So, growing vegetables on the roof is no big deal. Some had turned roof top into tennis court and swimming pool . Where land is scarce, I dont think vegetables should mind where to grow. Sow seeds, vegetables will grow irrespective of place; flood plain of Sungai Kelantan, Cameron Highland and Kundasang, vegetable bed, containers, car porch, window sill, or roof top.

A reader who works as an interior designer in Kuala Lumpur, recently seek my opinion through email about garden at roof top.  The concept is having a kitchen, a garden and eating place. People can marvel at the vegetables in pots, and can in fact choose what they want. The whole project  should be fun...., and should educate kids about vegetable growing when they come along...

I don't see much problem. As long as there is regular supply of water, as long as there is an effort to reduce the excessive heat  due to large area of concrete surface, vegetables should grow fine. Automatic irrigation system / fertigation / fertigasi will be the most appropriate option.  Grasshoppers would not know about the existence of vegetables up there.
Roof top - Tanah Merah, Kelantan
A group of entrepreneurs would soon do roof top chili growing - Tanah Merah

Presently, there is already an effort to grow vegetables at roof top here in Tanah Merah.  Some 9000 sq ft of flat concrete top floor will be the home of serious vegetable gardening. The project is yet another entrepreneurship adventure but my contribution is very much a CSR - corporate social responsibility. As long as we make the world greener, the earth will be happy.

Update: 6th of August 2011
Readers may like to run through these posts for a complete view of rooftop gardening adventure

      Bangchik and kakdah
      Tanah Merah, Kelantan

      Monday, April 18, 2011

      Keladi (taro), treating them differently.

      How garden evolved, from a bare patch to lawn and vegetables. Nine ulam raja were there 3 feet apart at the front of  left side balcony. They had flowered and passed their prime so they were taken out. A month ago I squeezed in a row of Keladi  (taro) between Ulam Raja and the fence. Now Ulam has gone, keladi has the whole space for themselves. I am thinking if they can handle themselves, being all alone, minus the shade given by ulam raja. I dont think Keladi will let out tantrums. They will do what the genetic code had in store, SURVIVE!...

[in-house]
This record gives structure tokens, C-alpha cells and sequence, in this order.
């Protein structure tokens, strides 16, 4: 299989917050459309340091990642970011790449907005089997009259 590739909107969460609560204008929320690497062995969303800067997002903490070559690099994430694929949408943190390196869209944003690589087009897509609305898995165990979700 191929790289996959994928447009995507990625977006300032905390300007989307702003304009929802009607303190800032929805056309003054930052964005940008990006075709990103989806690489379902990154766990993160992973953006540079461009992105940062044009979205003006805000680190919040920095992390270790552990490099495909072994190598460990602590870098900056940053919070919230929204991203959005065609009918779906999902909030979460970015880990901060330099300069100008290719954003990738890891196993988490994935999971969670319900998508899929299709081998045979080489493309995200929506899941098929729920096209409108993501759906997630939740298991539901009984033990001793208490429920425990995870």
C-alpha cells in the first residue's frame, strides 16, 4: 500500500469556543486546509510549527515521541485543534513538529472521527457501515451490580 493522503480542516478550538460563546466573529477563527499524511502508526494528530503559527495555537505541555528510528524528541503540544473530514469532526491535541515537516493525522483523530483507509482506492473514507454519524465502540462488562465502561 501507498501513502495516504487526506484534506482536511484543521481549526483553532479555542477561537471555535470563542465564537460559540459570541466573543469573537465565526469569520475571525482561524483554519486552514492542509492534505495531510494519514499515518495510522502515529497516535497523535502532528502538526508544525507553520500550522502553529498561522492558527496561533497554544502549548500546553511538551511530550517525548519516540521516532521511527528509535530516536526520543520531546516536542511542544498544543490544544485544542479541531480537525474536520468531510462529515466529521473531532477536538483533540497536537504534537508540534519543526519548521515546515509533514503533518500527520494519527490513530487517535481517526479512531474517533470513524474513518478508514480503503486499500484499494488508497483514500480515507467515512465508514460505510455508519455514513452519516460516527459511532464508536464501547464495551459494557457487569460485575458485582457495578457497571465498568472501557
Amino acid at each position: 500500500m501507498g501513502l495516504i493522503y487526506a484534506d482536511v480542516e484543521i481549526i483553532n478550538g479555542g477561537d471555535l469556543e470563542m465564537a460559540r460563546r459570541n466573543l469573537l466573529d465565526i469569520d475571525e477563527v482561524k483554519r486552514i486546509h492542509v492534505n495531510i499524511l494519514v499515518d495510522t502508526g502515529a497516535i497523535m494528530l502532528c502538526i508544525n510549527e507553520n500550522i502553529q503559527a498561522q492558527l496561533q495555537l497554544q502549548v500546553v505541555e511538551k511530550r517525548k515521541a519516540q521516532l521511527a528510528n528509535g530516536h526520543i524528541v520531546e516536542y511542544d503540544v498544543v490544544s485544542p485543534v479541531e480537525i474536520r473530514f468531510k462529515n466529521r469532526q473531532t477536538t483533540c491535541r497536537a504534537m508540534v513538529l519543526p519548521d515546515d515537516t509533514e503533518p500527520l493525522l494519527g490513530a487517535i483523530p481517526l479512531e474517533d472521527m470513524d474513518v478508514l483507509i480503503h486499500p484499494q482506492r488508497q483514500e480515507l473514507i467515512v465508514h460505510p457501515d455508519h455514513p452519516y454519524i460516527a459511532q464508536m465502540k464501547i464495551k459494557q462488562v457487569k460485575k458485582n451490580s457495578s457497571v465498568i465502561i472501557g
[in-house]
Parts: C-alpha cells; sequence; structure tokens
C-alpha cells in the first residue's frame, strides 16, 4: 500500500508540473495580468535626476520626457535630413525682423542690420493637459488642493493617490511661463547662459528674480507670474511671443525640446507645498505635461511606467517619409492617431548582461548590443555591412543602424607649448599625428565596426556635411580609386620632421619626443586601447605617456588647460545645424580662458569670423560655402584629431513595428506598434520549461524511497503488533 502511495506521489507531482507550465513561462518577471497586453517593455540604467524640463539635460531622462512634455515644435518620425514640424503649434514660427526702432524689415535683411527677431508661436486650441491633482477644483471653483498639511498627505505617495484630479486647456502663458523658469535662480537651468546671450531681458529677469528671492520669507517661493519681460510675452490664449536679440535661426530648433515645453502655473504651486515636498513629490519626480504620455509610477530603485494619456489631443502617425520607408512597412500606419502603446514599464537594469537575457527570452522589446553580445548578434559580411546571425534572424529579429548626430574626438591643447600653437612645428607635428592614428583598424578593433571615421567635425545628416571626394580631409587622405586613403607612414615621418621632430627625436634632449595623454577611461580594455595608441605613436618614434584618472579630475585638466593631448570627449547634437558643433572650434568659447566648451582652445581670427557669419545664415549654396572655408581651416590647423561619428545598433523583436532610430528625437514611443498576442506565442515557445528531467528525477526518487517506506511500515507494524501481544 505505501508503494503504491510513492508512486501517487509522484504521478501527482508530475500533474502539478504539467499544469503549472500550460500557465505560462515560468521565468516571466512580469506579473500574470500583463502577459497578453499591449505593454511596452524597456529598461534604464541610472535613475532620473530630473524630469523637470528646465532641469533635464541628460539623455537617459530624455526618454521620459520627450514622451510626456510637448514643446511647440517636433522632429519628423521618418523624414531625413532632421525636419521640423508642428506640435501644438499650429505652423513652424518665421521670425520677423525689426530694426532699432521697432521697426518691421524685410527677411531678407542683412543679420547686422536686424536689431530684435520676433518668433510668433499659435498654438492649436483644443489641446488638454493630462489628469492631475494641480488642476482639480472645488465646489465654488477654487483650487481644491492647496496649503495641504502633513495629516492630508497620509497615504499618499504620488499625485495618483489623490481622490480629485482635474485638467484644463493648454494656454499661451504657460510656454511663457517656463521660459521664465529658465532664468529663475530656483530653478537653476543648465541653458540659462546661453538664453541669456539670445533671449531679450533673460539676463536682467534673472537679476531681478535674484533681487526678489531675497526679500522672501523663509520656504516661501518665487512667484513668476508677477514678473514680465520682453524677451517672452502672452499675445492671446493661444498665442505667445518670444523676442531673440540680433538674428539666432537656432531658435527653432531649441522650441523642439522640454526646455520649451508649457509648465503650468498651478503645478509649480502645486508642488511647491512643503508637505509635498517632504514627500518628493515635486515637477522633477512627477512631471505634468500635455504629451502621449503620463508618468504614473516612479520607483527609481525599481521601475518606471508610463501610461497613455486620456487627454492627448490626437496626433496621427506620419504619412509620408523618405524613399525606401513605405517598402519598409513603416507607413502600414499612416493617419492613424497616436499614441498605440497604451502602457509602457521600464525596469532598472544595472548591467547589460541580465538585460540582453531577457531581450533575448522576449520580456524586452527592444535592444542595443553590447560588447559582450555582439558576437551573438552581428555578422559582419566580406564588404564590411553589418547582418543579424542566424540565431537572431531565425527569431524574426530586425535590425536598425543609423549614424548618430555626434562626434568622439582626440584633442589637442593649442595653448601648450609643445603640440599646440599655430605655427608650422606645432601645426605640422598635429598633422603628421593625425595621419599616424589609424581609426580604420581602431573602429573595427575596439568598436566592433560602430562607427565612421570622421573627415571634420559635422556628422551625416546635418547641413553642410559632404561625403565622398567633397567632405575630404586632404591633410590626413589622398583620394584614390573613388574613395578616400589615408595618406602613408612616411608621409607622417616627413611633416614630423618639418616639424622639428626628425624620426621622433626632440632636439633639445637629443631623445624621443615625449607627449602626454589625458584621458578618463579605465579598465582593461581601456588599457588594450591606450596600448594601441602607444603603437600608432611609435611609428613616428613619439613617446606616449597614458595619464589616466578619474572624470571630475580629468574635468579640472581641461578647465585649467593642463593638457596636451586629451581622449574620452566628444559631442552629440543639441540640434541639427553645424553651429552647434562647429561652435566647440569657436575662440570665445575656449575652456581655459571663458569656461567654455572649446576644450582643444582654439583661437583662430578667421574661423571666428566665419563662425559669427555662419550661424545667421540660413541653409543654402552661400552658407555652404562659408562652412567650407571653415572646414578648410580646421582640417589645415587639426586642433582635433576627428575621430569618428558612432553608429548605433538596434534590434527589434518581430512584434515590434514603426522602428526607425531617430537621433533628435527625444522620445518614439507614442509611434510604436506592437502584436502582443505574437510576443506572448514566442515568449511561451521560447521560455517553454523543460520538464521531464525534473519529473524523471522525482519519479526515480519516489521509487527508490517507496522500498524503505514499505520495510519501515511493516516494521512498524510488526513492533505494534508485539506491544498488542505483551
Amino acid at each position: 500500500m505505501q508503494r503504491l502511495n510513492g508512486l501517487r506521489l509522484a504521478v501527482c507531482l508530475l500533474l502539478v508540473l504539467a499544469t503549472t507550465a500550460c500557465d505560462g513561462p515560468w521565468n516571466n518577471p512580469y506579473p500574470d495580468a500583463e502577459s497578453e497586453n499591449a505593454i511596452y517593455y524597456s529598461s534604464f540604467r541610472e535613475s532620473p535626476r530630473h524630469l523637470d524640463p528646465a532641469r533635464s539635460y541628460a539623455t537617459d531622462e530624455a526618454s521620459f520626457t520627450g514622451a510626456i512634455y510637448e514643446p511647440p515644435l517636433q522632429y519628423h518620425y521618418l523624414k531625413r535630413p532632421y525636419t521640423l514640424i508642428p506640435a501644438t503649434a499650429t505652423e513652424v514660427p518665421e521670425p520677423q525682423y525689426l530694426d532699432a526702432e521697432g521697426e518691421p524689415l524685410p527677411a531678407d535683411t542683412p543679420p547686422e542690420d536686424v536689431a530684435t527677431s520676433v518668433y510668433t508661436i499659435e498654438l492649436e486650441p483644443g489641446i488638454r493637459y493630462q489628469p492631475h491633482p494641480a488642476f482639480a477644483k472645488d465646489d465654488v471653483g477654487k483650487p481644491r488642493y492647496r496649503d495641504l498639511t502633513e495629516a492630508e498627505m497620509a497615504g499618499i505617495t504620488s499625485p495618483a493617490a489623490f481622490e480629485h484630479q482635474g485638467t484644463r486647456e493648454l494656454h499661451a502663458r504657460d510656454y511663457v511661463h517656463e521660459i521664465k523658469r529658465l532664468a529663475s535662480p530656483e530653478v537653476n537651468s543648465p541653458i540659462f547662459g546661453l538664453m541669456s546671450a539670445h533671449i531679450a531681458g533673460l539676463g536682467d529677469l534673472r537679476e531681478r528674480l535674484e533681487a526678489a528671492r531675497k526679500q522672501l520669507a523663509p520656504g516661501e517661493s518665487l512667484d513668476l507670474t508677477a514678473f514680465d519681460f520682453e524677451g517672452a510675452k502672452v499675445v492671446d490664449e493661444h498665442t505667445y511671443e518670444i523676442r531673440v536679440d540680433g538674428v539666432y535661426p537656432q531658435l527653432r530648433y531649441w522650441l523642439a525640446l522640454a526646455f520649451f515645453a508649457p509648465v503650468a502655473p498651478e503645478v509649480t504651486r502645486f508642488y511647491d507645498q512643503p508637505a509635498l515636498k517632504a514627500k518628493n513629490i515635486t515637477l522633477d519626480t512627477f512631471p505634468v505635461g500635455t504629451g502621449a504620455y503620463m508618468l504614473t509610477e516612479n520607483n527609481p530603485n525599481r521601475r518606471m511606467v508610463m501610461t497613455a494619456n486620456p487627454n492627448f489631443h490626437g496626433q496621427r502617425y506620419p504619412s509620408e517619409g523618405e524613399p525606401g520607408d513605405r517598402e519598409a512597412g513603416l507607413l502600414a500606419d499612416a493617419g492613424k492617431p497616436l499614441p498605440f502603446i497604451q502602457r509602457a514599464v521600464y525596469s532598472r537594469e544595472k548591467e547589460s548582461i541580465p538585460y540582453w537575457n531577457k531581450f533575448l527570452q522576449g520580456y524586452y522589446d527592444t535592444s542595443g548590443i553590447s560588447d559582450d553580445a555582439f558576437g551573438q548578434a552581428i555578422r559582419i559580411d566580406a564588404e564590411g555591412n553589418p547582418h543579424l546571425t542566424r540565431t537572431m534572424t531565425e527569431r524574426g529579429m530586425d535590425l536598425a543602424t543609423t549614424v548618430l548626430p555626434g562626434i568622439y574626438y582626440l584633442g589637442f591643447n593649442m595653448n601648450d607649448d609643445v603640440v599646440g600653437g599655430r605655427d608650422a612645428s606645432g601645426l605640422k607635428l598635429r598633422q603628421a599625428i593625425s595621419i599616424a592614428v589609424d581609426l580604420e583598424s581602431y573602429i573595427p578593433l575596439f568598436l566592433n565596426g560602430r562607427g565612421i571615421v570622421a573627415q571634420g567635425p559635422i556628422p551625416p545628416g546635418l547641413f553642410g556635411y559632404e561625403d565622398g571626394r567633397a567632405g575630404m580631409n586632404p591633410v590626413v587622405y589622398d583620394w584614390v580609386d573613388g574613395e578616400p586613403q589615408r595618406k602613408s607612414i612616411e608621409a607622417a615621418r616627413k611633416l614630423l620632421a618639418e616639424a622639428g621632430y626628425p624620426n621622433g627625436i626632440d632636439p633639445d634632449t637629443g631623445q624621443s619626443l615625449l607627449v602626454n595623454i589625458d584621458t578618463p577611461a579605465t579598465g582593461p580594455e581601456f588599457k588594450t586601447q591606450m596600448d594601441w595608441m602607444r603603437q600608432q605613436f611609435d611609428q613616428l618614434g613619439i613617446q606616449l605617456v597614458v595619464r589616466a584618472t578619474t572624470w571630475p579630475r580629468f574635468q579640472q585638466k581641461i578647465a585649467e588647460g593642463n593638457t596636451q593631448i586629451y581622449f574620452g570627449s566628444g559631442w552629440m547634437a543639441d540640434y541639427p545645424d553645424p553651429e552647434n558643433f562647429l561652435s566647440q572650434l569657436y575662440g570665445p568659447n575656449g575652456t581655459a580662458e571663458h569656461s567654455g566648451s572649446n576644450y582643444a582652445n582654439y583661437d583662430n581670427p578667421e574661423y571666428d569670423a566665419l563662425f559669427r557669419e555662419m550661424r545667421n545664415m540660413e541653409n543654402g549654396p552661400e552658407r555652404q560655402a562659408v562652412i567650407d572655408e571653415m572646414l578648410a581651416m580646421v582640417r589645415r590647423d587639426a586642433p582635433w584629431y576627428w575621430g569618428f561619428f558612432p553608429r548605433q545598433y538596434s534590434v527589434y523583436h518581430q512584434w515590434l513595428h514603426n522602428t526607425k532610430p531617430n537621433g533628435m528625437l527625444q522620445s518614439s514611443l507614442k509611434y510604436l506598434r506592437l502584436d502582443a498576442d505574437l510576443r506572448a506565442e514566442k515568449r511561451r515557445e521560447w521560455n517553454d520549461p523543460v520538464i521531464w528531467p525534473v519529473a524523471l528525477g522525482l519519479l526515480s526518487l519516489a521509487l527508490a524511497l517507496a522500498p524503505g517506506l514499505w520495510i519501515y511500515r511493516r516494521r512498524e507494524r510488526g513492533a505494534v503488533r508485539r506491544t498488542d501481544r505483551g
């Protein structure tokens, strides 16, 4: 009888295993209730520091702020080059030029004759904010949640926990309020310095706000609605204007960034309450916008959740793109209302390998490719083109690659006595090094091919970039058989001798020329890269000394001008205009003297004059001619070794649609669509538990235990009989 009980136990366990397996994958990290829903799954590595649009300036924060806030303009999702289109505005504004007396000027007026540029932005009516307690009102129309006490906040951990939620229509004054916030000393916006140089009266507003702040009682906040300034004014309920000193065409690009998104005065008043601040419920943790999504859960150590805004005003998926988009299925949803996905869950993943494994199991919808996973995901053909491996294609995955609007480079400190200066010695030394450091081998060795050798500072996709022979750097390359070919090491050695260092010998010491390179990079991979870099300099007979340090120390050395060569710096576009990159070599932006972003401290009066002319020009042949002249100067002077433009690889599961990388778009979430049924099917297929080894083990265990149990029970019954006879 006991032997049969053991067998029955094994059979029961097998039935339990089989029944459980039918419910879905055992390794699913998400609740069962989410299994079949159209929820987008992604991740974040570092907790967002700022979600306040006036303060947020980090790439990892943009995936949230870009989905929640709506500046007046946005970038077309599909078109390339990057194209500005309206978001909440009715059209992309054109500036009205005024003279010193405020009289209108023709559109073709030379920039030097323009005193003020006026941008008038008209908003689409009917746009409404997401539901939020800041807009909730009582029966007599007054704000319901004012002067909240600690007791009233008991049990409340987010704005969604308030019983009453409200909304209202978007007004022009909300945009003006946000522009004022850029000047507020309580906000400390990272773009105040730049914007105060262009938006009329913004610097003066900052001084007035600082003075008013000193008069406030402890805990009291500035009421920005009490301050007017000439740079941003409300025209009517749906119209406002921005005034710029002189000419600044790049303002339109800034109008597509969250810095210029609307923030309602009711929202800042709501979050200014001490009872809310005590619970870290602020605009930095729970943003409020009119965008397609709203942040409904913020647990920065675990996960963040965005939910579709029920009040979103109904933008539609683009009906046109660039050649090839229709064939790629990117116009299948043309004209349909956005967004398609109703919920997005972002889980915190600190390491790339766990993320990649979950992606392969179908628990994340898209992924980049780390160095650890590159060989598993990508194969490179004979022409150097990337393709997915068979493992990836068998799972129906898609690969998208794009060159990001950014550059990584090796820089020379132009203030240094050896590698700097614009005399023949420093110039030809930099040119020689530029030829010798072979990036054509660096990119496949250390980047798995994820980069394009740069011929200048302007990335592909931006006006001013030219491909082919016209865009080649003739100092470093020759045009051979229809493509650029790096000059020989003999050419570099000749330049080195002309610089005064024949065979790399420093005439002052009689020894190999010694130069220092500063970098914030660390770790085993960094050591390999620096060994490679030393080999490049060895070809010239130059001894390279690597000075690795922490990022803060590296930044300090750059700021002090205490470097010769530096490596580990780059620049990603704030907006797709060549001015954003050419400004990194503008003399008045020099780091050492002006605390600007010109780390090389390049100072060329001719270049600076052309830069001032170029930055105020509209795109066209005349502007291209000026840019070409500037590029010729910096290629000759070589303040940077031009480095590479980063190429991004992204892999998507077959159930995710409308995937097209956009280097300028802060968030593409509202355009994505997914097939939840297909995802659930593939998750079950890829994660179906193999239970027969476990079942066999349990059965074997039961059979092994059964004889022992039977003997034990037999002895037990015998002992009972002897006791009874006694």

Keladi squeezed in between. (photo 8th April 2011)

      Keladi, without Ulam Raja as companion. (16 April 2011)

      Keladi like selom, thrives in wet areas, 
      I wonder if they have enough water to grow healthy.

      Bangchik and Kakdah
      Tanah Merah, Kelantan

      Sunday, April 17, 2011

      Roselle getting rid of old leaves.

      Old leaves will fall. It is a standard thing with most plants. Our roselle is coming to that stage. Old leaves get brownish with holes every where, probably eaten by grasshoppers or bugs. It is during such time that Red bugs ( red cotton bug, scientific name: Dysdercus cingulatus, thanks to Andrea) will come and colonise the whole place. I am just guessing, they are here for the fruits, or they really are here as the angel of death, for the final kill. I don't think our roselle are ready to die.

      They are now busy with new shoots to replace the dying leaves. Roselle must be thinking.., "Oh well, life must go one. Not yet angel of death!"

      Old leaves, battered badly, about to fall off.

      New shoots, new branches for roselle to continue living.

      roselle, new shoots

      Roselle are coming to a new phase, new branches and new set of leaves. I might cut off some shoots, to allow plants continue growing healthily without unnecessary stresses. I don't think the plant can support too many branches, not only on the weight but the ability to absorb nutrients, manufacture food for every parts to live on.  I am looking through the eyes of a gardener who has 7 plants to look after. Just wonder what farmers with acres of roselle would do....

      This is the phase, roselle will lose most of its charm, on symmetry, balance, and beauty. But I will let them go on for a few harvests more, with deliberate pruning.....

      Earlier posts on Tanah Merah  Roselle

      bangchik and kakdah
      Tanah Merah, Kelantan

      Saturday, April 16, 2011

      Germinating, Lettuce, pak choy, marigold, giant sunflower

      I am off for another round of vegetable growing. Some seeds were bought in February this year, and left idle for two months. Giveaway seeds from gardeners/bloggers still not tried out yet. So last Saturday, I decided to try them out.

      Germination, in trays. Newspaper on top. 

      10 april 2011
      Some seeds emerged first, the rest still taking their own sweet time. After rounds of germination, we appreciate that some seeds are very impatient, to see the light of day, some prefer to continue sleeping and will wake up a lot later.
      Pak Choy

      pak choy seedlings
      14th of April 2011
      pak choy seedlings
       14th of April 2011

      pak choy seedlings
      14th of April 2011
      pak choy seedling - close-up
      14th of April 2011
      lettuce seedlings
       14th of April 2011

      lettuce seedlings
      14th of April 2011

      lettuce seedlings - close-up
      14th of April 2011
      Spinach seedlings
       14th of April 2011

       I would go along with Kakdah suggestion to put them in pots. We bought 50 medium size white pots a few months back. These veggies will look nice in them. They will be placed at front car porch, to ease watering, fertilising and of course harvesting! It wont take long for these vegetables to mature...

      bangchik and kakdah
      Tanah Merah, Kelantan